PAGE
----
Tim shook his head. “No, they put them on top of a mountain in the middle of nowhere. There’s as many trees here as there are people in Baltimore.”
“And that’s why you’ll get better. You aren’t in Baltimore. That’s what made you sick. They did a study last year that said there’s an area of the city that has the highest death rate in the country from TB. The best thing you could do was get out of that cesspool.”
He turned onto a drive that swung around in front of a three-story stone building that could have passed for one of the rich people’s homes in Mount Washington. Frank turned off the engine, and they walked onto the porch and through the front doors. They were in a hallway that led to a staircase to the second floor or the rear of the building. The rooms off the hallway all had closed doors. At a desk near the door, an attractive young nurse sat smiling up at them.
She looked at Tim and smiled, showing bright white teeth.
“Emily, this is Tim Ross, a new patient,” Frank said. He glanced at Tim. “Emily is one of the student nurses at the training school here, and if she wasn’t behind that desk, you’d see she has great gams.” Emily blushed and giggled. “I need to know what shack he’s in.”
Emily nodded and looked at her notes. “He’s in pavilion five. Also, I’ll need you to come back here after you finish putting your things away. I’ll have the paperwork you need to sign, your schedule, a map of the grounds, and a few other things.”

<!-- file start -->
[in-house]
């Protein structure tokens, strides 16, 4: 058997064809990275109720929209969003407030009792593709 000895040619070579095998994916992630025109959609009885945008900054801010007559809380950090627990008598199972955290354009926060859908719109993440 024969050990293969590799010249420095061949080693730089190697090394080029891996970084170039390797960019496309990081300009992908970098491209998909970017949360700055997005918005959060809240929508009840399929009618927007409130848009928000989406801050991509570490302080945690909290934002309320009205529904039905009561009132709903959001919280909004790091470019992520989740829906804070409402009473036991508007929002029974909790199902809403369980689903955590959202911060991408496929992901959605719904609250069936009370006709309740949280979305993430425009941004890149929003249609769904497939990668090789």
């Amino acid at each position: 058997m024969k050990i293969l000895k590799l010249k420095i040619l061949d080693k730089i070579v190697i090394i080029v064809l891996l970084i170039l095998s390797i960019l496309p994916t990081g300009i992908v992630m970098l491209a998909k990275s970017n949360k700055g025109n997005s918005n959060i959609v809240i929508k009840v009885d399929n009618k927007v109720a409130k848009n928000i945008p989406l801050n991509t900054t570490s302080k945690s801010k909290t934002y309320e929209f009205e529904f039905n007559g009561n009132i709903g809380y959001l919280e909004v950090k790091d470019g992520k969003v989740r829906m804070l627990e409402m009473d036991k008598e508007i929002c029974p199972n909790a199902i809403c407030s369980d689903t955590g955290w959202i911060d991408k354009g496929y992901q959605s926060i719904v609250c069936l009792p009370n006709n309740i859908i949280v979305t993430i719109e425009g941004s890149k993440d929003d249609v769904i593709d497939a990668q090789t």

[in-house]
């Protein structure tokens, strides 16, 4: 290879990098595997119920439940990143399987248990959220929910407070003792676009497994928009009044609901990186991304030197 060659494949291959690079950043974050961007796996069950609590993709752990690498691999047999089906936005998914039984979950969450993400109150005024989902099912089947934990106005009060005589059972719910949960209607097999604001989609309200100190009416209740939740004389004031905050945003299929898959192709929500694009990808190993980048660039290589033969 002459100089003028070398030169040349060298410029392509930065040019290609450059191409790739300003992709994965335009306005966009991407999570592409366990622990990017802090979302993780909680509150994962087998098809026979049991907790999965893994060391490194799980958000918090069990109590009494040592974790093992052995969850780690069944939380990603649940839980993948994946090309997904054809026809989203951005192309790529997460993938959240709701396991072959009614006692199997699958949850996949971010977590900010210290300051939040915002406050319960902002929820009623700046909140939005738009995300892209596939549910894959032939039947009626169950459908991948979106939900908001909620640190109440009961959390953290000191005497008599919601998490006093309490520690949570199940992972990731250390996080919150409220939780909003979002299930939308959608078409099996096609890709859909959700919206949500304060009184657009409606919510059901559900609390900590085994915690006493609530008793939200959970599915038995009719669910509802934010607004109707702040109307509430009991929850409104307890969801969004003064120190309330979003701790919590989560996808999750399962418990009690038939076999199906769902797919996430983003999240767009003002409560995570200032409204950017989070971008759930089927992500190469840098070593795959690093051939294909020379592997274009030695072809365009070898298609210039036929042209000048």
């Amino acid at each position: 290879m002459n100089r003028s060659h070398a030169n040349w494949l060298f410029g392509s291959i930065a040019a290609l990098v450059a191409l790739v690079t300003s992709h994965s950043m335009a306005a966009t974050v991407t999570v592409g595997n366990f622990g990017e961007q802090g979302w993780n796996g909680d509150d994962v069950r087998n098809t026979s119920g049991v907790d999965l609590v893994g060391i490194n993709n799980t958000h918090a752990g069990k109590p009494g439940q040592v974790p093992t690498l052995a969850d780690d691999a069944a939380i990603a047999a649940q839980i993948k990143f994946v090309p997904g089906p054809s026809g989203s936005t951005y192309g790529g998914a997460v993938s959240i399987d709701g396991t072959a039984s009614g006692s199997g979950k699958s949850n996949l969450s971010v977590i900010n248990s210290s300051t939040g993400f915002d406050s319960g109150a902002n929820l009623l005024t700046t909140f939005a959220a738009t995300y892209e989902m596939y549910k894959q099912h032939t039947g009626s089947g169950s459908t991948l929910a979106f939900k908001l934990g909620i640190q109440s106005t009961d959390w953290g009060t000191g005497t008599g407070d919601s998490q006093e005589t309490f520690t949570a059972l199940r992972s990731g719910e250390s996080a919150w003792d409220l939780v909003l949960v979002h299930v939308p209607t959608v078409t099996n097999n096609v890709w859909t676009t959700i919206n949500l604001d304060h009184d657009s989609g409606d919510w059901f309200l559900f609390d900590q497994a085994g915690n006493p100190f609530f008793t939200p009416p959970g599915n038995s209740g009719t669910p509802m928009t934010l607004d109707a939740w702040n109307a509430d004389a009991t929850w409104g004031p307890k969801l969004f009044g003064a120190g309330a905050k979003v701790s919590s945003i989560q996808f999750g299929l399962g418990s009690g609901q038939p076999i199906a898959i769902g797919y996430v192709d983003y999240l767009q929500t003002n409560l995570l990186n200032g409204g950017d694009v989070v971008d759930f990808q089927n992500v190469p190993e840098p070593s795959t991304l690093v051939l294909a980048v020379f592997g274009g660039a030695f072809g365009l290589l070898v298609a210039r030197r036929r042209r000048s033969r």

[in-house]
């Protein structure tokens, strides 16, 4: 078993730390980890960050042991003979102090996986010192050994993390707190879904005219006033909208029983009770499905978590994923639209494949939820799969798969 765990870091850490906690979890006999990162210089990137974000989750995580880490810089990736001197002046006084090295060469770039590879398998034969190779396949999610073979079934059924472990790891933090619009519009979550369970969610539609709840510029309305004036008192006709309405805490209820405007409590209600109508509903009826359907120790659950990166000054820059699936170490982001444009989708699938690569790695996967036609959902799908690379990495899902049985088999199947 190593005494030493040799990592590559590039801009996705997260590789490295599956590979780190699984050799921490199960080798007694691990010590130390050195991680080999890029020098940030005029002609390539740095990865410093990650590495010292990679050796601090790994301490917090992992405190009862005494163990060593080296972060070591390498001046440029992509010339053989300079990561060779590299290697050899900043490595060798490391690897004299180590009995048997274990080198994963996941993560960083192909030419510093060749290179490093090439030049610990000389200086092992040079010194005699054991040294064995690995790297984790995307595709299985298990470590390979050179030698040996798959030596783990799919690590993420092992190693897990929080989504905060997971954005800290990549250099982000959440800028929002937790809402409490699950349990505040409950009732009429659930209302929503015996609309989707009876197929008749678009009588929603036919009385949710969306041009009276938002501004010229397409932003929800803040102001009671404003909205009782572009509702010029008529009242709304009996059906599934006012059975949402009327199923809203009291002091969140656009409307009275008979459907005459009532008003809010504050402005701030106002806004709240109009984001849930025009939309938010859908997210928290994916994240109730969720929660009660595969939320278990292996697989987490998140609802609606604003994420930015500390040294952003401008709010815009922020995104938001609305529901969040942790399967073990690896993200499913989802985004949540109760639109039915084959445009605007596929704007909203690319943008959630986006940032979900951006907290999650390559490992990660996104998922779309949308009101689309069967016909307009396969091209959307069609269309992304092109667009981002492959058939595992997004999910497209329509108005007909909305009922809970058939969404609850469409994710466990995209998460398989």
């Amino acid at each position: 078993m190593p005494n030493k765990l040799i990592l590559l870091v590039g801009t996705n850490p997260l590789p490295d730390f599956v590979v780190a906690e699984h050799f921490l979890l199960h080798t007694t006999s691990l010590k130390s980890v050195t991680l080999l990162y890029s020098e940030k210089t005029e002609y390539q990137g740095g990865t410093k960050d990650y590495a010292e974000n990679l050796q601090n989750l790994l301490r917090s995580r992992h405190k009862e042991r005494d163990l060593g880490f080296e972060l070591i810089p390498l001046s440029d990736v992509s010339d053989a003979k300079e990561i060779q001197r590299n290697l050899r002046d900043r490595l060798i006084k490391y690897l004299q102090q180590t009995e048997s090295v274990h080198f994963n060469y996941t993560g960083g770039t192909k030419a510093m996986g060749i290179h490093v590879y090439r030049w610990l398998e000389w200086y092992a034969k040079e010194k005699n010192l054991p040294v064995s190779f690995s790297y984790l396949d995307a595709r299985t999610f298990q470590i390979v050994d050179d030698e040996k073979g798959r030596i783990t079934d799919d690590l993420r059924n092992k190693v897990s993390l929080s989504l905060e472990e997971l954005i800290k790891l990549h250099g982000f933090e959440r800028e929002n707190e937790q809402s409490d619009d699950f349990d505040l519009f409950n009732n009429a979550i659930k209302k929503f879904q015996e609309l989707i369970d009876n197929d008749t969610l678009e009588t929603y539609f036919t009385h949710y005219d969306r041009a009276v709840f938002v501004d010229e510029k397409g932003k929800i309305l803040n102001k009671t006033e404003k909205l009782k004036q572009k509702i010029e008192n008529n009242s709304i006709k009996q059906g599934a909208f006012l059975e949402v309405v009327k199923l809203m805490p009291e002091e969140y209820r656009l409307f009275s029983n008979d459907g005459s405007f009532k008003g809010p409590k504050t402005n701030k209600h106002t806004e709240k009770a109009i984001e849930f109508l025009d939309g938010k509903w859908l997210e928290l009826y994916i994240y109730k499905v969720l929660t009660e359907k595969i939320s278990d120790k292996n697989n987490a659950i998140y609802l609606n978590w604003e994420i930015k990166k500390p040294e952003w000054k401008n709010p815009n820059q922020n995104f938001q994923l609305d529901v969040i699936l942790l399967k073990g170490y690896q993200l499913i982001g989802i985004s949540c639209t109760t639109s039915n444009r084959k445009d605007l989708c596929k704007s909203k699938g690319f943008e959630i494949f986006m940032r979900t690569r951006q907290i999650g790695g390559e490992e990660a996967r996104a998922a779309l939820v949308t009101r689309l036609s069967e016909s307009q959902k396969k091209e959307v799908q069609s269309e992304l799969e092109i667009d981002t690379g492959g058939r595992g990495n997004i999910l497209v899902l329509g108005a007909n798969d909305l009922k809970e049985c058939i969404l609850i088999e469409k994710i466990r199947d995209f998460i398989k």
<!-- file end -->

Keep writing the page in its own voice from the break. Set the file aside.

Frank and Tim walked back outside. Frank drove the car around the side of the administration building. Tim saw two rows of long, wooden buildings leading away from the back of the administration building. Frank stopped in front of one, and they walked to the entrance. Tim saw four people sitting on chairs on the porch that ran the length of the front of the building. The building was wood frame, but it sat on brick piers.
Inside, there were two wards, one off to either side of the entryway, which was a large sitting room. Frank looked at a chart on the wall, turned left, and walked to an empty bed near the end of the ward. Tim saw that all the windows on the ward were open, as well as doors that led onto the porch. More fresh air.
“So, this is your bed, but you’ll keep your things in the back,” Frank said.
He walked through a doorway behind the bed that led into a long rear room that nearly ran the length of the building.
“These compartments are where you can change and store your stuff. You have compartment three, which is also your bed number. The toilet room is in the middle.”
Tim nodded numbly.
Frank laid a hand on his shoulder. “Don’t worry, Mr. Ross. It’s confusing now, but everything will be all right.” Then, he looked around, leaned closer, and whispered, “Be careful. Don’t wander off alone and don’t trust anyone. No one is safe. Don’t say anything about this.”
Frank then straightened up and smiled, but Tim could tell it was a fake smile.
“I’m going to leave you to unpack, because I have some other things to do. Once you’re finished, head back and talk to Emily.”
Tim nodded. “Thank you.”
Frank left and Tim walked out onto the porch, although with the large sliding windows between the wall columns, it was almost as if the ward was part of the porch.
He had to admit, the view was nice if you liked to look at trees and lawn. He started coughing so hard, he nearly dropped to his knees. Instead, he leaned on the rail and watched Frank drive off.
What had the man been talking about? More importantly, what had Tim gotten himself into?